Miami Dolphins: Wide receiver Kenny Stills, safety Michael Thomas and tight end Julius Thomas took a knee on the field during the national anthem before the Dolphins' game against the Broncos. The trio previously stayed in the locker room for the anthem against the Jets in Week 8, but they have kneeled the past few weeks. Dolphins coach Adam Gase had established a team rule requiring players to either stand for the anthem or stay in the tunnel, but Gase recently told players that if they wanted to come out and kneel, they could do it and they won't be punished for it. -- James Walker
San Francisco 49ers: Three 49ers players -- receiver Marquise Goodwin, safety Eric Reid and linebacker Eli Harold -- knelt during the anthem before Sunday’s game against Chicago in their ongoing protest against racial inequality in the country. Wide receiver Louis Murphy stood behind them with his right fist in the air. -- Nick Wagoner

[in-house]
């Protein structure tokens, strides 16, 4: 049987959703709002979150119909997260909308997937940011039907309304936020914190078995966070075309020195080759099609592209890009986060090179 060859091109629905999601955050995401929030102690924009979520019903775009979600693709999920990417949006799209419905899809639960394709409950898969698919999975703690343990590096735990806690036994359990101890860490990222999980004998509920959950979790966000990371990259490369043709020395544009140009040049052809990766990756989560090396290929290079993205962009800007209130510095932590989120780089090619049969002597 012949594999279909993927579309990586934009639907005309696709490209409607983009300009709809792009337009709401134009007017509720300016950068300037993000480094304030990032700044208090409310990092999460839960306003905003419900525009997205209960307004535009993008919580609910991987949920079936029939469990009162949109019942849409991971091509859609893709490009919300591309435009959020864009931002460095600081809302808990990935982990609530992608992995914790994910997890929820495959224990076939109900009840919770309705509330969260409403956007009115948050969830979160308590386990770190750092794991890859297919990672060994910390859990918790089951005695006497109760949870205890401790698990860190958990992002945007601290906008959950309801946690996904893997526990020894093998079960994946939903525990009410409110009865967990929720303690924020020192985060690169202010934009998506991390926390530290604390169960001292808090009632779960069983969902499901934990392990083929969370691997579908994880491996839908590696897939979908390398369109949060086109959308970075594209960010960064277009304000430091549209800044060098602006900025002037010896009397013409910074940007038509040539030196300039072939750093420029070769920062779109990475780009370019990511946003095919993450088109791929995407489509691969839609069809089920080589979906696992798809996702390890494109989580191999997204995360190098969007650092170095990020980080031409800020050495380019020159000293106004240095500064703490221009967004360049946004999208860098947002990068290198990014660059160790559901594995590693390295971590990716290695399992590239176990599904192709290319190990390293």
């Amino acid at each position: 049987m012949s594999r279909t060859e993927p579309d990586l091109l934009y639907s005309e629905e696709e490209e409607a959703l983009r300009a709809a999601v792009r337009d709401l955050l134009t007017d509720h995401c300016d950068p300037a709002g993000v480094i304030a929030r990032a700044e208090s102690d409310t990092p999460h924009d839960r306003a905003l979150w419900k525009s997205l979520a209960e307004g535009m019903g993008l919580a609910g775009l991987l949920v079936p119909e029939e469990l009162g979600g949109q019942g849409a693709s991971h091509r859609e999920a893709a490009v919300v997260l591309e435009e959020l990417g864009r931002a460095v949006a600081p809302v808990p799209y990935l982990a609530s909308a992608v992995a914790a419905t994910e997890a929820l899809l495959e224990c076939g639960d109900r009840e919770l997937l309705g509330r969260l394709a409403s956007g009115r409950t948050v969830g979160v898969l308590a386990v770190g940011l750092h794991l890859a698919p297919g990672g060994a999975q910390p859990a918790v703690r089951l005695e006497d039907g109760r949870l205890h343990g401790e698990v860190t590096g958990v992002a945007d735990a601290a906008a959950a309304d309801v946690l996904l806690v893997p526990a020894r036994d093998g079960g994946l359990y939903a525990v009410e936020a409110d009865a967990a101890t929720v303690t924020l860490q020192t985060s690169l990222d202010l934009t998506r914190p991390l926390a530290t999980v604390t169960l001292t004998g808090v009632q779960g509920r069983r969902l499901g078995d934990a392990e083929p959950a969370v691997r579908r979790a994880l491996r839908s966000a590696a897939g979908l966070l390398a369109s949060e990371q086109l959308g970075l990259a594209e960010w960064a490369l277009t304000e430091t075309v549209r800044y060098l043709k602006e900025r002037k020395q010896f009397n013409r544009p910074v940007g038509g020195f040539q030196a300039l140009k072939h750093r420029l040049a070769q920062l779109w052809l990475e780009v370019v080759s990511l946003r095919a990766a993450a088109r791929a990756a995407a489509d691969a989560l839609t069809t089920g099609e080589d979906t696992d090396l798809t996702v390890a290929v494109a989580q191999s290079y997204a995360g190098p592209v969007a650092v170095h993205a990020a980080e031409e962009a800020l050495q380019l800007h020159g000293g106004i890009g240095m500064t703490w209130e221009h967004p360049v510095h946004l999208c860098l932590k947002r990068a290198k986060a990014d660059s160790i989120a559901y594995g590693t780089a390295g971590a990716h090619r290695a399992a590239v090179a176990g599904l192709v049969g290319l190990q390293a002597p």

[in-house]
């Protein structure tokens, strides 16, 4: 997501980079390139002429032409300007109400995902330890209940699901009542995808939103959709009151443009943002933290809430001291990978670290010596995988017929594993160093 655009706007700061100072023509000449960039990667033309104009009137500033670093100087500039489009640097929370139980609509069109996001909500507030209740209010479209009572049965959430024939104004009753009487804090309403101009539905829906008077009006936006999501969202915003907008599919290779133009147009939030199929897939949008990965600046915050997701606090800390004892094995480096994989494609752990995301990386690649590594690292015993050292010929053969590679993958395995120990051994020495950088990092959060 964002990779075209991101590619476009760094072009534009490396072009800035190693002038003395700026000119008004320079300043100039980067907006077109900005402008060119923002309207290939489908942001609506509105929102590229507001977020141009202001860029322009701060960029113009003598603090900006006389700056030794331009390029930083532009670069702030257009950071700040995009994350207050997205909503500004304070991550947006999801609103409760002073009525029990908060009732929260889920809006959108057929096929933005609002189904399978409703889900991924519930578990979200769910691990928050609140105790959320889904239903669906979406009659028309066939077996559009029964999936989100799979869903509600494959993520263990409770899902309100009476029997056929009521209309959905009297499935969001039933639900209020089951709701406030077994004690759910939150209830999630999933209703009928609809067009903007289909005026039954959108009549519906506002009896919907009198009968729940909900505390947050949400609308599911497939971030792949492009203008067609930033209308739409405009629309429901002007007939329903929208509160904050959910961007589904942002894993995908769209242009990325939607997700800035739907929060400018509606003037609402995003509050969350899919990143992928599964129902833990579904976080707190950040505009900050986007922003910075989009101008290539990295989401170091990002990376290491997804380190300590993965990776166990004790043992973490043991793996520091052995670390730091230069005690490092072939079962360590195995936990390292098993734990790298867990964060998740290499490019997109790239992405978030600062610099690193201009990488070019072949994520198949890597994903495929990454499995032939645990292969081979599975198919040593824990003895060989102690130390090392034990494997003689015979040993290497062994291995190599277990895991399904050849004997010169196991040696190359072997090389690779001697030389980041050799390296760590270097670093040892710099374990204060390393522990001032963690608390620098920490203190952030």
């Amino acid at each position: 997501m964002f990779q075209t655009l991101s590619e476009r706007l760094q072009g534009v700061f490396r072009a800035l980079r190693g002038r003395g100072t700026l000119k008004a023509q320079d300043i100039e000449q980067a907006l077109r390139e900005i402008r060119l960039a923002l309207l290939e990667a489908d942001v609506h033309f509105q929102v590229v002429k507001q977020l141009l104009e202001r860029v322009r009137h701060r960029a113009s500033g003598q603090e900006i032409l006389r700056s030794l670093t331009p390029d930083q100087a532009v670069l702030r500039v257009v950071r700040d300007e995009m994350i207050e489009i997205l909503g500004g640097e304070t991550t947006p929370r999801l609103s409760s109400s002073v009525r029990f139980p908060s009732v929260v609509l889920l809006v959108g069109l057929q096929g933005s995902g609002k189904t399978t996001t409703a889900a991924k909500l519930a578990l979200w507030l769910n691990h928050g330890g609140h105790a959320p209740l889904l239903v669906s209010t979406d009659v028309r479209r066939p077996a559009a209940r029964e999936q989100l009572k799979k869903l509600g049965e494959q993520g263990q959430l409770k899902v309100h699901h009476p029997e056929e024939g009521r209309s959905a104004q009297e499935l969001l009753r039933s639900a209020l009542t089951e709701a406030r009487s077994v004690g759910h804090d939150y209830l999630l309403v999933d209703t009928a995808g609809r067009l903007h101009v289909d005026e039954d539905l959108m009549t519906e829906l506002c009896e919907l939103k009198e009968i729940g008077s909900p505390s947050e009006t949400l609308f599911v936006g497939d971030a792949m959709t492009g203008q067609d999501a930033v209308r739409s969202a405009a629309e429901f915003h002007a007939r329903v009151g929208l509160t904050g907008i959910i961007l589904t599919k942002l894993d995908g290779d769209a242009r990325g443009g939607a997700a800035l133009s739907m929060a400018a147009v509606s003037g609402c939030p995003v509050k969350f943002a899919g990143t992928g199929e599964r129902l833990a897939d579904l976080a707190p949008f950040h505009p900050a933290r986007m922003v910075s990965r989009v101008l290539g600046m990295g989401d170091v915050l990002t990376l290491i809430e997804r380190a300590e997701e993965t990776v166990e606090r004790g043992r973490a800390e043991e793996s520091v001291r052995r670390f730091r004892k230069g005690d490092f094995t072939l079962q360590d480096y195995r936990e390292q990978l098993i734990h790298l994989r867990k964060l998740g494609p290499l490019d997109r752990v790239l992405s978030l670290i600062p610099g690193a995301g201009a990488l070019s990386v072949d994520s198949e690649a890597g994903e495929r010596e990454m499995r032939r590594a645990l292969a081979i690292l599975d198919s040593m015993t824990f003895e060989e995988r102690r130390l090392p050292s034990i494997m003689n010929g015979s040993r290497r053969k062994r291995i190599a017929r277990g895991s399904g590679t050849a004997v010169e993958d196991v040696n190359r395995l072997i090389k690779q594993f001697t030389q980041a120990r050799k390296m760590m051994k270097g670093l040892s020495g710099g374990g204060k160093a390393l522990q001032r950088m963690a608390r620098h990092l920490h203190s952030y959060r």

Tennessee Titans: Wide receiver Rishard Matthews, who is inactive for the second straight game because of a hamstring injury, stayed in the locker room during the national anthem before Sunday's game against the Texans. He has protested by remaining in the locker room during the anthem for every game since Week 3, with Week 10 being an exception due to Veterans Day. -- Cameron Wolfe
Note: Baltimore Ravens rookie linebacker Tyus Bowser was originally included in this post after he knelt in prayer in the end zone for the beginning part of the national anthem before Sunday's game against the Lions. Bowser wasn't protesting, however. He said it was a routine that he's been doing since high school, and the Ravens were late getting on the field, which led to his prayer extending into the anthem.